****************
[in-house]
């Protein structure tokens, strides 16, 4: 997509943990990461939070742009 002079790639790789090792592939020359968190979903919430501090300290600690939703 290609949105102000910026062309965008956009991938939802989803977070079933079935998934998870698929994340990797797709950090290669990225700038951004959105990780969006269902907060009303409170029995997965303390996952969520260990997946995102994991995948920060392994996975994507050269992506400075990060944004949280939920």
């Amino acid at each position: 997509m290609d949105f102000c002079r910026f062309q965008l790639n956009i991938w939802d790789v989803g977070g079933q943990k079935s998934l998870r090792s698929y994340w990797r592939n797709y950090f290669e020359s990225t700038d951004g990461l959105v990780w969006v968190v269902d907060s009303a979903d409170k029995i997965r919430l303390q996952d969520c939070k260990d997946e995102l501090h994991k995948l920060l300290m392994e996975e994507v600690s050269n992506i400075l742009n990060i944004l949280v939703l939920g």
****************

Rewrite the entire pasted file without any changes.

[in-house]
């Protein structure tokens, strides 16, 4: 997509943990990461939070742009 002079790639790789090792592939020359968190979903919430501090300290600690939703 290609949105102000910026062309965008956009991938939802989803977070079933079935998934998870698929994340990797797709950090290669990225700038951004959105990780969006269902907060009303409170029995997965303390996952969520260990997946995102994991995948920060392994996975994507050269992506400075990060944004949280939920």
């Amino acid at each position: 997509m290609d949105f102000c002079r910026f062309q965008l790639n956009i991938w939802d790789v989803g977070g079933q943990k079935s998934l998870r090792s698929y994340w990797r592939n797709y950090f290669e020359s990225t700038d951004g990461l959105v990780w969006v968190v269902d907060s009303a979903d409170k029995i997965r919430l303390q996952d969520c939070k260990d997946e995102l501090h994991k995948l920060l300290m392994e996975e994507v600690s050269n992506i400075l742009n990060i944004l949280v939703l939920g």